Muhammad Ali sits in his Chicago home, reading "Message to the Black Man," by Elijah Muhammad, leader of the Black Muslim sect, in an undated photo. Getty Images

The faith of Muhammad Ali has been among the most contentious elements of the famed boxer’s life. Perhaps the most prominent public figure in modern times to convert from Christianity to Islam, Ali caused a stir when he changed his name from Cassius Marcellus Clay Jr. in 1964, but he has had an evolving relationship with the Muslim faith.

"They call it the Black Muslims," said a 22-year-old Clay at the time. "This is a press word. It is not a legitimate name. But Islam is a religion, and there are 750 million people all over the world who believe in it, and I am one of them."

After defeating Sonny Liston by a technical knockout in a controversial heavyweight title fight, Ali would join the Nation of Islam, whose doctrines of racial separation deviate from orthodox Islam. But he would later convert to mainstream Sunni Islam in 1975, and then to the Sufi sect in 2005.

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Muhammad Ali was a member of the Nation of Islam in the 1960s and forged an intense friendship with Malcolm X. Getty

In the recently released book “Blood Brothers,” historians Randy Roberts and Johnny Smith chronicled the intense friendship of Muhammad Ali and social activist Malcolm X, who had “magnetized Clay, drawing him toward the inner circle of the Nation.”

In the early 1960s, there was a fear from Ali’s camp that his relationship with the Nation of Islam would jeopardize his chances of a shot at the heavyweight title. Not only did Ali fight and defeat Liston, he would later emerge as a political figure in 1967 for refusing induction into the armed forces during the Vietnam War, and leading to a three-year suspension.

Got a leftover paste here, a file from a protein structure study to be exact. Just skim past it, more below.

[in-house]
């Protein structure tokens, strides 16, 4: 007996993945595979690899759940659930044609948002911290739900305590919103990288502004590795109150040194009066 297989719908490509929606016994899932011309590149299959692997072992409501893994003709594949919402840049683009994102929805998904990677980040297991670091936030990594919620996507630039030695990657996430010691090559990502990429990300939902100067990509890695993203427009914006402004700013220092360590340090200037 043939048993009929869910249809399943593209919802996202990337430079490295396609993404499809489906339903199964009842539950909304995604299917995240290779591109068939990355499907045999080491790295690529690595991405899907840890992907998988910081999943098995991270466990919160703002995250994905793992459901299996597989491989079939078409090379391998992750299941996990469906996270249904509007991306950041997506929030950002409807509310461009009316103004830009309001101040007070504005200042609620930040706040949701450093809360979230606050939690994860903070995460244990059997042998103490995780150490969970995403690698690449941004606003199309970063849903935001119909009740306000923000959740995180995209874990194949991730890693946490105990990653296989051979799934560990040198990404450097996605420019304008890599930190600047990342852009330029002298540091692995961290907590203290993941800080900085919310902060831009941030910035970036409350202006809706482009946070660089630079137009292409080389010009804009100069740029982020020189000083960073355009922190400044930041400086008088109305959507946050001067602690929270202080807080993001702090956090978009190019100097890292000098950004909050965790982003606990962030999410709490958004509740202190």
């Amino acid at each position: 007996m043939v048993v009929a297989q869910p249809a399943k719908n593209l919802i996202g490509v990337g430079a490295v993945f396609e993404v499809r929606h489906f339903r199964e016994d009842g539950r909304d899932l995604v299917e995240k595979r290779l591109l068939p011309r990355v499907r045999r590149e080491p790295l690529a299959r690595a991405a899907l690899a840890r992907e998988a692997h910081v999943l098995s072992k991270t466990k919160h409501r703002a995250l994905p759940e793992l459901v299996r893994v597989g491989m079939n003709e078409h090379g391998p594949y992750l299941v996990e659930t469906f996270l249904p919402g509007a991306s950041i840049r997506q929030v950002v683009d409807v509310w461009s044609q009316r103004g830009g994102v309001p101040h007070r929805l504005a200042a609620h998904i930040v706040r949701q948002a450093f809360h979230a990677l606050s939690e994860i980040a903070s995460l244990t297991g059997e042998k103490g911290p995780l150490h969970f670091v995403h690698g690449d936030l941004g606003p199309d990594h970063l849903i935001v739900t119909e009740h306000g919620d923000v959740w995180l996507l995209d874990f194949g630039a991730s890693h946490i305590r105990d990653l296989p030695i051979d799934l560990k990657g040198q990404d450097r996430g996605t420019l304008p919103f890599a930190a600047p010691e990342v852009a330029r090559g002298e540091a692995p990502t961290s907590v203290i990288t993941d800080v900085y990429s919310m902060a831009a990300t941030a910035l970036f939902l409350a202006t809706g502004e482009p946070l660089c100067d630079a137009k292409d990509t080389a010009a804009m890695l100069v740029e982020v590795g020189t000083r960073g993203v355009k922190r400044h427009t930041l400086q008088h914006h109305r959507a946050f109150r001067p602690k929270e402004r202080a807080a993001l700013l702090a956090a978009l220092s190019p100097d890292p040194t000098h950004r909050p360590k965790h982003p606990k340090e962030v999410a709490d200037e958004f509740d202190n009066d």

"The relationship between Cassius Clay and Malcolm X signaled a new direction in American culture, one shaped by the forces of sports and entertainment, race and politics," Roberts and Smith wrote. "Under Malcolm's tutelage, [Ali] embraced the world stage, emerging as an international symbol of black pride and black independence. Without Malcolm, Muhammad Ali would have never become the 'king of the world.'"

But when Malcolm X broke away from the Nation of Islam, the friendship with Ali also broke off. After Malcolm X was assassinated in 1965, Ali expressed regret that he never had the chance to mend the friendship, according to Roberts and Smith.

In a Facebook posting, Yasir Qadhi, a professor of religious studies at Rhodes College in Memphis, Tennessee, fondly detailed Ali’s positive influence on American Muslims.

“If the only good that he brought was to bring a positive image of Islam, and to spread the name of our beloved Prophet (SAW) in every household and on every tongue in the world, it is a life that is indeed enviable,” Qadhi wrote.

He praised Ali’s “positive political activism” and “preaching truth to power.”

“He converted to what he thought was Islam at a time when Islam was an unknown religion; then he became Sunni after Malcolm X introduced him to mainstream Islam, and he's been a proud and public Muslim ever since.”

As recently as December, Ali maintained his role as a proponent for Muslim rights. He addressed Republican presidential candidate Donald Trump’s controversial stance on halting immigration of Muslims with a statement that had the headline: "Presidential Candidates Proposing to Ban Muslim Immigration to the United States."

Ali did not mention Trump by name, but it was clear that his intention was to promote a positive image of Muslims and denounce radical Islam and ties to terrorism.

“I am a Muslim and there is nothing Islamic about killing innocent people in Paris, San Bernardino, or anywhere else in the world. True Muslims know that the ruthless violence of so called Islamic Jihadists goes against the very tenets of our religion.

“We as Muslims have to stand up to those who use Islam to advance their own personal agenda. They have alienated many from learning about Islam. True Muslims know or should know that it goes against our religion to try and force Islam on anybody.

“Speaking as someone who has never been accused of political correctness, I believe that our political leaders should use their position to bring understanding about the religion of Islam and clarify that these misguided murderers have perverted people's views on what Islam really is.”